Life Is Just a Bowl of Lemons, and They're Getting Uppity

August 21, 1994|By RICK HOROWITZ

I own a lemonade stand -- lemonade, 50 cents a glass. It's the best lemonade stand in the neighborhood. It's also the only lemonade stand in the neighborhood -- I think it's better that way, don't you?

"Major League Lemonade," that's what I call it. You'd be amazed how much attention a name like that attracts. People come from miles around to visit my stand and drink my lemonade. They park in my parking lot. They buy my souvenir hats. They line up for refills.

I've never had it so bad.

It's not just me, either. There's a bunch of us -- a conglomerate, I guess you'd say -- who own these lemonade stands all over the country. Twenty-eight of us altogether. We all call our stands "Major League Lemonade" -- it just happened that way -- and we're all of us losing money hand over fist.

Well, not all of us. I'd say 19 of us are losing money hand over fist. The rest of us? It's just a matter of time.

The lemons don't see it that way. That's the problem in a nutshell: The lemons just don't see it that way. They're ready to walk.

You run a lemonade stand, you're going to need lots of lemons -- it's a fact of life. At "Major League Lemonade," we've got the very best lemons in the world. We plant them. We spray them. We harvest them. We squeeze every last bit of juice we possibly can out of them. And they still say we're taking advantage.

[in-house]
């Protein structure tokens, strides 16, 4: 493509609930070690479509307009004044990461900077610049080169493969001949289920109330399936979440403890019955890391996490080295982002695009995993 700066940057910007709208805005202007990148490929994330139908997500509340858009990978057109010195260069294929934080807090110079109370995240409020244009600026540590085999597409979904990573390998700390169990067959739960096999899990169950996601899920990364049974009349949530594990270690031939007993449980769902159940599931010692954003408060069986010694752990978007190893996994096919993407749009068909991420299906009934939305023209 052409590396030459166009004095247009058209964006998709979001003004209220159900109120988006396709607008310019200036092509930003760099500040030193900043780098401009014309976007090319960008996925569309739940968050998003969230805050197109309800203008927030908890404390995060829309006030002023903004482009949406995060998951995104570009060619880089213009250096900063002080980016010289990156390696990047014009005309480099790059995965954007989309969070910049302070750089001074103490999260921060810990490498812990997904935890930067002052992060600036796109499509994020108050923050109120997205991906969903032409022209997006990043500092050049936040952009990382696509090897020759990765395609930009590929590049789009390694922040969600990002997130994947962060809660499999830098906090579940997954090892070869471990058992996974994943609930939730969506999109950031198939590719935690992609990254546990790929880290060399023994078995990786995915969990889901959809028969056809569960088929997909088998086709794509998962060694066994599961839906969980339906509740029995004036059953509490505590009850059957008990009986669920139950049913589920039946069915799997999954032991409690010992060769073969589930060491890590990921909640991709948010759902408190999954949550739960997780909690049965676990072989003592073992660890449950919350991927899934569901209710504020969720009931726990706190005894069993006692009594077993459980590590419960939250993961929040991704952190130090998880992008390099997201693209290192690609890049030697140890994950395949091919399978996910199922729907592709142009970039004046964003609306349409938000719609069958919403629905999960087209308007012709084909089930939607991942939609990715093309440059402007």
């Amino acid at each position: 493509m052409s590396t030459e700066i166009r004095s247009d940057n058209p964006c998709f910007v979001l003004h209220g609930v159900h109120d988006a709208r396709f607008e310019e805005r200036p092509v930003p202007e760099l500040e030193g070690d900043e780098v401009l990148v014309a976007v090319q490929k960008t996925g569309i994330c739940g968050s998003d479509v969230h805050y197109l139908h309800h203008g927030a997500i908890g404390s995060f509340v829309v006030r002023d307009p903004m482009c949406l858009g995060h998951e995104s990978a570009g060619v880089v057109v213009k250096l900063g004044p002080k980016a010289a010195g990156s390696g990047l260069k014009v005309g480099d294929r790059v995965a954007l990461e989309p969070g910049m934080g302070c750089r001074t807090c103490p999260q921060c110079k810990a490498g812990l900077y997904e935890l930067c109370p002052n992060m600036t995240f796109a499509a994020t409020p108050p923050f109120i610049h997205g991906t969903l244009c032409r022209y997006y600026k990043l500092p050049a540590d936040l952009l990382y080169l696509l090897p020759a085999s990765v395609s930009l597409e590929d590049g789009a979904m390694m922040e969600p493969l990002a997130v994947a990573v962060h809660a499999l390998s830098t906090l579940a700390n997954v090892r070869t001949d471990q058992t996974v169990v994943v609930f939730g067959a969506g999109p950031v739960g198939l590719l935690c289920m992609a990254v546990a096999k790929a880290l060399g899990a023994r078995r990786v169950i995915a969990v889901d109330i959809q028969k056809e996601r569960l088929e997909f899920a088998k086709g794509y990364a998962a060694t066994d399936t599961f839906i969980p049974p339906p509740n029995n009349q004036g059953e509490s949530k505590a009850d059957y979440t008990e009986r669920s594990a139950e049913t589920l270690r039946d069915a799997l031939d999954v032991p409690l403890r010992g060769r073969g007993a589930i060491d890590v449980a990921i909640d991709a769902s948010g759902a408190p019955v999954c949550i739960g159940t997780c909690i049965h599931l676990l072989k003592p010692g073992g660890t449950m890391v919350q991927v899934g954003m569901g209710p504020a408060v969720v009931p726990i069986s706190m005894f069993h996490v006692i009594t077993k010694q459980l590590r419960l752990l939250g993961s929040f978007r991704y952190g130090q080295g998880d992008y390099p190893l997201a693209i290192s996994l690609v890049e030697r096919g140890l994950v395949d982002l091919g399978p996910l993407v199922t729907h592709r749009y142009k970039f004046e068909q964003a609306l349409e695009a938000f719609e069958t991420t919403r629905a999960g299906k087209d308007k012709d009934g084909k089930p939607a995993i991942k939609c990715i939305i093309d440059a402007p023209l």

They say we don't pay them enough. With all the money our lemonade stands are making, they say, we should be paying them more. Lots more. I tell them we're already paying them more than we can possibly afford. Keep it up, I tell them, and we'll all be out of business.

They want to see the numbers. This is what it's come to: I'm running a lemonade stand, and my own lemons don't believe me. You're just fruits, I tell them -- what do you know about numbers?

They don't know much, they say, but they know enough to be suspicious. With all those people lining up to buy "Major League Lemonade," they say -- not to mention parking in the parking lots and buying the hats and the refills -- there has to be all sorts of money rolling in.

Not only that, they say: Whenever one of us decides to get out of the lemonade business, isn't there always someone else ready to shell out piles of dough to take over the stand? If selling lemonade is such a loser, why would they bother?

You'll just have to trust me, I tell them. That's the last thing they want to do. It's that business from a few years ago, I'm sure of it. That's when each of us decided all on our own that we weren't going to compete for one another's star lemons anymore. We weren't going to sign any lemons to long-term contracts either, no matter how good they were. "Collusion," said the judge.

OK, so we might have talked to one another about it beforehand -- what's the big deal? This time, though, we're completely on the level. If we don't get a grip on our spending in a hurry, there's 19 of us going right down the tubes.

Well, 14 of us anyway. Or 12. Something like that.

I'll tell you this: If they walk this time, we're not caving in. We're going to teach them a lesson. If we have to shut down the stands for a couple of months, we'll do it. See how they like that.

"Without lemons," they're always saying, "there is no lemonade." Talk about ingratitude!

I've got a sour taste in my mouth just thinking about it.

Rick Horowitz is a syndicated columnist.

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